There are exceptions, of course. One of the few ways to actually shoot 1.85 natively is to use VistaVision, as it's shot with the film running sideways through the camera, not vertically. However DUEL was not shot in VistaVision.

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Don't worry, Big, I'll review it for you! Here goes:

Schlok, but entertaining, thriller. Not very horrific, but it looks really nice (get the proper transfer, the Gil Taylor transfer!), and it has both Jan Francis, and Kate Nelligan. Hubba, hubba! The music score is by well-known composer John Williams.

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Now in almost-black-and-white courtesy of revisionism.

it was this how I first saw it, so I don't have any major complaints on that.

But I understand those who want the original version as they saw it in theaters.

(as I do, with other films)

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For anyone that is interested in Fright Night (1985) and missed the original 3,000 copies by TT (there was so much complaining and hate about that), TT will be re-releasing it in a 30th anniversary special edition on January 21st, again in 3,000 copies. (with more extras from what I understand)

pre-orders are usually a month or 20 days before release.

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Also, some January titles coming from Shout Factory (i'm very interested in the bold ones)

Henry V (1989)

On Golden Pond

Jean De Florette/Manon of the Spring

Capricorn One

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Jean De Florette/Manon Des Sources has been long available around here (and quite cheap too)

I'm around here too (meaning in Europe), but they don't have English subtitles and I don't know any French! ;)

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You want to see Zardoz? You won't make it till the end, filmmusic. I guarantee it!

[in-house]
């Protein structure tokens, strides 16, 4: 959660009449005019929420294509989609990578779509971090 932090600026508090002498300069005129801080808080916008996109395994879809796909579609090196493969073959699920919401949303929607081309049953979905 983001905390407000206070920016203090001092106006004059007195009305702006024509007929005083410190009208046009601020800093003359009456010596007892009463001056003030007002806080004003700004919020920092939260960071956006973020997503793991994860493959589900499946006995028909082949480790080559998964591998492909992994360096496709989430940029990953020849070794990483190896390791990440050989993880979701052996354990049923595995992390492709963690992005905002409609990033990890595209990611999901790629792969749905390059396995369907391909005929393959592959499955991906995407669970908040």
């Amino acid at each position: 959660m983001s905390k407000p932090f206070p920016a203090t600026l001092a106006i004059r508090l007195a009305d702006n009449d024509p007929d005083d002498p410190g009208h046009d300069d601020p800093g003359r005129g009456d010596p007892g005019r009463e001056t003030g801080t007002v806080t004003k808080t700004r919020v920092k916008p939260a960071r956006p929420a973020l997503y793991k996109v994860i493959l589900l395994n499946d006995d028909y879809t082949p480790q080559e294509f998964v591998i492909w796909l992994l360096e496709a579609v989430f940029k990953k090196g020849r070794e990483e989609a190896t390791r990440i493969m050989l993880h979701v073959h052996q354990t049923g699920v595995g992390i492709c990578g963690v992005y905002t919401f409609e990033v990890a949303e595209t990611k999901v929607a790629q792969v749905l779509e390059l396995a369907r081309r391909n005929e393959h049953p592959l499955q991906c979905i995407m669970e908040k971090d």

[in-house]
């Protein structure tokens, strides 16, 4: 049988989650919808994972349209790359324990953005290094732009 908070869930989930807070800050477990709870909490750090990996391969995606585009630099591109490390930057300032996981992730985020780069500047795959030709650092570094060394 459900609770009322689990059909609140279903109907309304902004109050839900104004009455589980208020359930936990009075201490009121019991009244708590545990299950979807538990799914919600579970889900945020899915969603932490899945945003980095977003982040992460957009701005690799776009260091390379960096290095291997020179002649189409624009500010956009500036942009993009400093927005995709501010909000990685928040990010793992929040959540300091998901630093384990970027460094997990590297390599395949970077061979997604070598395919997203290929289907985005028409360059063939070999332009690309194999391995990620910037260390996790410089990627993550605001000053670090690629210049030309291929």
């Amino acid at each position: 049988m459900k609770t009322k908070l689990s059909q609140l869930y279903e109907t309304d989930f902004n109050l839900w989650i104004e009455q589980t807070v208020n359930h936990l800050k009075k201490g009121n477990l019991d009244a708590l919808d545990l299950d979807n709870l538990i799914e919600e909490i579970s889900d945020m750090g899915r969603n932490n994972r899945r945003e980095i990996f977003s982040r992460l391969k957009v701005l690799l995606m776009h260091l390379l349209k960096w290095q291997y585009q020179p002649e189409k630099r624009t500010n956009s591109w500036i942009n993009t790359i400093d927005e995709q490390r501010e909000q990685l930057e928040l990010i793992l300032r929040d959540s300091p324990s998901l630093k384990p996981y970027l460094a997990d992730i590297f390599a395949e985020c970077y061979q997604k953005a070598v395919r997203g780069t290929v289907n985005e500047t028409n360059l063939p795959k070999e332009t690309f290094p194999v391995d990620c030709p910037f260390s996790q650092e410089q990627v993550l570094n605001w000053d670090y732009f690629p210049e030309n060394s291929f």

Zardoz will put an end to your old movie fetish!

Alex

well, I generally like old sci-fi. Even those that are considered bad..

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On a sidenote, Zardoz is coming from TT, probably in February.

I haven't seen this film ever, but I want to very much!

Zardoz-1974.jpg

Slap the title on it and you've got your perfect cover art right there.

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Poor filmmusic, you have no idea for what awaits you. There's good, there's bad, but there's also ... Zardoz. You'll see!

what do you have to say about this comment I saw elsewhere?

By the way, this is the most visionary and inventive movie of the seventies.

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It's an anti-movie. Zardoz might just have been an psychedelic stage play so, when it comes to film, there's very little inventive about it. Visionary? More like unintentionally silly, the kind that everyone wants to avoid.

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Also, some January titles coming from Shout Factory (i'm very interested in the bold ones)

Henry V (1989)

On Golden Pond

Jean De Florette/Manon of the Spring

Capricorn One

Why not Capricorn One. It's better than the french film